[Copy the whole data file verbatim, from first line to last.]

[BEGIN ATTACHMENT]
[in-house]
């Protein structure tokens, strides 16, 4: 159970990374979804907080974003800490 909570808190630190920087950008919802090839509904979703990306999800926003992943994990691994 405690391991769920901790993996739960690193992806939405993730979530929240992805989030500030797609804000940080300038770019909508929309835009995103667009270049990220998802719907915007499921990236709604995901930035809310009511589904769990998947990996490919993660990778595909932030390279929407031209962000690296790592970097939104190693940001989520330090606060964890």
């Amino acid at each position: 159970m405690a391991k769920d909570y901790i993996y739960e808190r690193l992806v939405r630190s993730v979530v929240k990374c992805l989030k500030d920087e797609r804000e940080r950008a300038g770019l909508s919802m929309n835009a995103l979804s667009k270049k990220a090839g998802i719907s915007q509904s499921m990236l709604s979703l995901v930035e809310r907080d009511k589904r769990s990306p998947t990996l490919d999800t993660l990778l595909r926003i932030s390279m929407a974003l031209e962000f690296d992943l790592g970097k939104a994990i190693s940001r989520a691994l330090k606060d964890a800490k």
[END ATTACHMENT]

[in-house]
């Protein structure tokens, strides 16, 4: 159970990374979804907080974003800490 909570808190630190920087950008919802090839509904979703990306999800926003992943994990691994 405690391991769920901790993996739960690193992806939405993730979530929240992805989030500030797609804000940080300038770019909508929309835009995103667009270049990220998802719907915007499921990236709604995901930035809310009511589904769990998947990996490919993660990778595909932030390279929407031209962000690296790592970097939104190693940001989520330090606060964890």
């Amino acid at each position: 159970m405690a391991k769920d909570y901790i993996y739960e808190r690193l992806v939405r630190s993730v979530v929240k990374c992805l989030k500030d920087e797609r804000e940080r950008a300038g770019l909508s919802m929309n835009a995103l979804s667009k270049k990220a090839g998802i719907s915007q509904s499921m990236l709604s979703l995901v930035e809310r907080d009511k589904r769990s990306p998947t990996l490919d999800t993660l990778l595909r926003i932030s390279m929407a974003l031209e962000f690296d992943l790592g970097k939104a994990i190693s940001r989520a691994l330090k606060d964890a800490k």